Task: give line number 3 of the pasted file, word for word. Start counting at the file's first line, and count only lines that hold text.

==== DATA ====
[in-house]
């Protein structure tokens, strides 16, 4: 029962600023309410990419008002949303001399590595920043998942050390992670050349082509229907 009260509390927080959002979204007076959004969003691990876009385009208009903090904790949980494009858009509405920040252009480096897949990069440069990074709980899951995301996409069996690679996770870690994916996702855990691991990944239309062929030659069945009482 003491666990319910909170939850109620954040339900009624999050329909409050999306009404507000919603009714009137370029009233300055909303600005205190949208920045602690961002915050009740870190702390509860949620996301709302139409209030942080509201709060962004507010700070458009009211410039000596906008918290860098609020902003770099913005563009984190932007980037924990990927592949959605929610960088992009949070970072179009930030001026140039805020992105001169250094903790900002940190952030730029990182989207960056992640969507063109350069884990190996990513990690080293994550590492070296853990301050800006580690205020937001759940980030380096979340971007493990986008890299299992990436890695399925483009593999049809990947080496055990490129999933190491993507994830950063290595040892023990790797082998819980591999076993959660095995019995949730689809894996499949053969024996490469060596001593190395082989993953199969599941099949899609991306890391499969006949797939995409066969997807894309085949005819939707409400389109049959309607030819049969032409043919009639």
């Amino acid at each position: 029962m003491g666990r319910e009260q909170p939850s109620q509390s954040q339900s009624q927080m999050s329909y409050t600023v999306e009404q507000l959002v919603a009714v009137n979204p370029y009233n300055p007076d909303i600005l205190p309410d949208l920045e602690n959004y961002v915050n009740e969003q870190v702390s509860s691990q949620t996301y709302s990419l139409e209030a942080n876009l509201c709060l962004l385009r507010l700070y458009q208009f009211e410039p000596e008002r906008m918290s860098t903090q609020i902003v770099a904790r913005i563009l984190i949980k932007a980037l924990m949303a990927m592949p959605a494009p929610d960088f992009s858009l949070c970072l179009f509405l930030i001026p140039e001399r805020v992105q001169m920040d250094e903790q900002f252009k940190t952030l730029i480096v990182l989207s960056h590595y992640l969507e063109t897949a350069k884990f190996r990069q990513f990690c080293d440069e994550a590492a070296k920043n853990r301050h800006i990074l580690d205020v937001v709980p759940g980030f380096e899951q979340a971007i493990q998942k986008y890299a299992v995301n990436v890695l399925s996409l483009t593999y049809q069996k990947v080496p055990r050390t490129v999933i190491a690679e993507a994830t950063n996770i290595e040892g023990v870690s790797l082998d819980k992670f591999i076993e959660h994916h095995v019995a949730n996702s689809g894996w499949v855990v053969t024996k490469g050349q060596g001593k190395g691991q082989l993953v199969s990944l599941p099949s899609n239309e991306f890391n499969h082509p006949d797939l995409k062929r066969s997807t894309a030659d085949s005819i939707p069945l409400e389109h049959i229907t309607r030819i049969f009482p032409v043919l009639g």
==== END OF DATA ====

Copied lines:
């Amino acid at each position: 029962m003491g666990r319910e009260q909170p939850s109620q509390s954040q339900s009624q927080m999050s329909y409050t600023v999306e009404q507000l959002v919603a009714v009137n979204p370029y009233n300055p007076d909303i600005l205190p309410d949208l920045e602690n959004y961002v915050n009740e969003q870190v702390s509860s691990q949620t996301y709302s990419l139409e209030a942080n876009l509201c709060l962004l385009r507010l700070y458009q208009f009211e410039p000596e008002r906008m918290s860098t903090q609020i902003v770099a904790r913005i563009l984190i949980k932007a980037l924990m949303a990927m592949p959605a494009p929610d960088f992009s858009l949070c970072l179009f509405l930030i001026p140039e001399r805020v992105q001169m920040d250094e903790q900002f252009k940190t952030l730029i480096v990182l989207s960056h590595y992640l969507e063109t897949a350069k884990f190996r990069q990513f990690c080293d440069e994550a590492a070296k920043n853990r301050h800006i990074l580690d205020v937001v709980p759940g980030f380096e899951q979340a971007i493990q998942k986008y890299a299992v995301n990436v890695l399925s996409l483009t593999y049809q069996k990947v080496p055990r050390t490129v999933i190491a690679e993507a994830t950063n996770i290595e040892g023990v870690s790797l082998d819980k992670f591999i076993e959660h994916h095995v019995a949730n996702s689809g894996w499949v855990v053969t024996k490469g050349q060596g001593k190395g691991q082989l993953v199969s990944l599941p099949s899609n239309e991306f890391n499969h082509p006949d797939l995409k062929r066969s997807t894309a030659d085949s005819i939707p069945l409400e389109h049959i229907t309607r030819i049969f009482p032409v043919l009639g």